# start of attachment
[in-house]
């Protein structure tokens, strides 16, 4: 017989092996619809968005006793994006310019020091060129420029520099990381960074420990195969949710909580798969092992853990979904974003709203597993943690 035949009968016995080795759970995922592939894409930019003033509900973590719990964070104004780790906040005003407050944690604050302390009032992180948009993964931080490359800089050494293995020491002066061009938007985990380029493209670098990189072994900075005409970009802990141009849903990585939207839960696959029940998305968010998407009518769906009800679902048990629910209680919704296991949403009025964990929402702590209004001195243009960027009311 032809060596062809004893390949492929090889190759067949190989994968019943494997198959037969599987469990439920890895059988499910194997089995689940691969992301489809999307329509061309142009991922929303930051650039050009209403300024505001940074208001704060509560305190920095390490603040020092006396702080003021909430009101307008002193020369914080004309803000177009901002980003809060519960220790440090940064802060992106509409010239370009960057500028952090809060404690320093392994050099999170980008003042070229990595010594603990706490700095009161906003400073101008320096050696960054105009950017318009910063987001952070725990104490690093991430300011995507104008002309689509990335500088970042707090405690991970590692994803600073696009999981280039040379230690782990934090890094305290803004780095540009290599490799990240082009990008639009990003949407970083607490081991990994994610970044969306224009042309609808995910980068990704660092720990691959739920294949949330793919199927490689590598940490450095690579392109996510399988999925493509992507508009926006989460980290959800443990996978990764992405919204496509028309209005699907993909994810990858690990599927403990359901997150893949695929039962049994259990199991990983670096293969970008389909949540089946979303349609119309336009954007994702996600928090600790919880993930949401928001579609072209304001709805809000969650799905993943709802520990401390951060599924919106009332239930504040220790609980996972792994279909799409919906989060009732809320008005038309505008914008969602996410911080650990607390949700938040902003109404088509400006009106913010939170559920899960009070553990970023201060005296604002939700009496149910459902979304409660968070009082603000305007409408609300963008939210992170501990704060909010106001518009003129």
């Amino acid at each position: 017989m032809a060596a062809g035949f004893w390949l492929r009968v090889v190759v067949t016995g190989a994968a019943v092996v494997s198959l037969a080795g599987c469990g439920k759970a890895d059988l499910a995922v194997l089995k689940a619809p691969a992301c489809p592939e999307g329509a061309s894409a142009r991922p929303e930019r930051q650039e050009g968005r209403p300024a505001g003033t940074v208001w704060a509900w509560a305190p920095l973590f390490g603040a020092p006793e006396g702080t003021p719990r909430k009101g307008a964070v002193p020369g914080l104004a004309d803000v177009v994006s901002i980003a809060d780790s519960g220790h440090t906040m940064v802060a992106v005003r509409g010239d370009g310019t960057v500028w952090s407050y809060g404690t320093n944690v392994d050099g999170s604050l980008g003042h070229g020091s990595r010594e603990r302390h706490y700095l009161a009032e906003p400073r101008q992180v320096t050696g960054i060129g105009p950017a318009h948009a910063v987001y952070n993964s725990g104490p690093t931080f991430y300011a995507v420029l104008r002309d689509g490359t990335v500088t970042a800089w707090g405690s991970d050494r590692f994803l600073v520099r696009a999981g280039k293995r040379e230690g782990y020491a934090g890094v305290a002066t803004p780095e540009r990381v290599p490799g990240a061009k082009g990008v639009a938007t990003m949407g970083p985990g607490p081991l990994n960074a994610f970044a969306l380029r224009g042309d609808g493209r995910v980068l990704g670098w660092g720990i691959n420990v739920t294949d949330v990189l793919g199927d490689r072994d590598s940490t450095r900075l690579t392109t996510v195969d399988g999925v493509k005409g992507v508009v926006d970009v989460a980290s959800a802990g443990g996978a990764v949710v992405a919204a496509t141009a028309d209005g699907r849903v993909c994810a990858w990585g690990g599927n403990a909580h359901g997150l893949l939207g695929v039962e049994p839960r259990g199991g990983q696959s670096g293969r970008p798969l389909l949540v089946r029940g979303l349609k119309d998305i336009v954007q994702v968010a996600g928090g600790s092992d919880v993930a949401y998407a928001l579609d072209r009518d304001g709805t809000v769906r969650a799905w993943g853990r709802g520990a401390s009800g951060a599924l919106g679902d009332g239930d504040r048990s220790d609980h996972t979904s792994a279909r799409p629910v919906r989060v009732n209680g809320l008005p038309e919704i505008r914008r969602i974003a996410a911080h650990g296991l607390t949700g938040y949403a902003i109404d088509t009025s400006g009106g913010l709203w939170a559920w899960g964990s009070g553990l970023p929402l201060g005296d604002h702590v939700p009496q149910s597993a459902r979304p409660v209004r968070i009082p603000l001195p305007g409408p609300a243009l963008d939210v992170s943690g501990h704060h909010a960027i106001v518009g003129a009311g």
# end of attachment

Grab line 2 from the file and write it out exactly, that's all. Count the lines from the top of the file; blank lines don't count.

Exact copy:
């Protein structure tokens, strides 16, 4: 017989092996619809968005006793994006310019020091060129420029520099990381960074420990195969949710909580798969092992853990979904974003709203597993943690 035949009968016995080795759970995922592939894409930019003033509900973590719990964070104004780790906040005003407050944690604050302390009032992180948009993964931080490359800089050494293995020491002066061009938007985990380029493209670098990189072994900075005409970009802990141009849903990585939207839960696959029940998305968010998407009518769906009800679902048990629910209680919704296991949403009025964990929402702590209004001195243009960027009311 032809060596062809004893390949492929090889190759067949190989994968019943494997198959037969599987469990439920890895059988499910194997089995689940691969992301489809999307329509061309142009991922929303930051650039050009209403300024505001940074208001704060509560305190920095390490603040020092006396702080003021909430009101307008002193020369914080004309803000177009901002980003809060519960220790440090940064802060992106509409010239370009960057500028952090809060404690320093392994050099999170980008003042070229990595010594603990706490700095009161906003400073101008320096050696960054105009950017318009910063987001952070725990104490690093991430300011995507104008002309689509990335500088970042707090405690991970590692994803600073696009999981280039040379230690782990934090890094305290803004780095540009290599490799990240082009990008639009990003949407970083607490081991990994994610970044969306224009042309609808995910980068990704660092720990691959739920294949949330793919199927490689590598940490450095690579392109996510399988999925493509992507508009926006989460980290959800443990996978990764992405919204496509028309209005699907993909994810990858690990599927403990359901997150893949695929039962049994259990199991990983670096293969970008389909949540089946979303349609119309336009954007994702996600928090600790919880993930949401928001579609072209304001709805809000969650799905993943709802520990401390951060599924919106009332239930504040220790609980996972792994279909799409919906989060009732809320008005038309505008914008969602996410911080650990607390949700938040902003109404088509400006009106913010939170559920899960009070553990970023201060005296604002939700009496149910459902979304409660968070009082603000305007409408609300963008939210992170501990704060909010106001518009003129």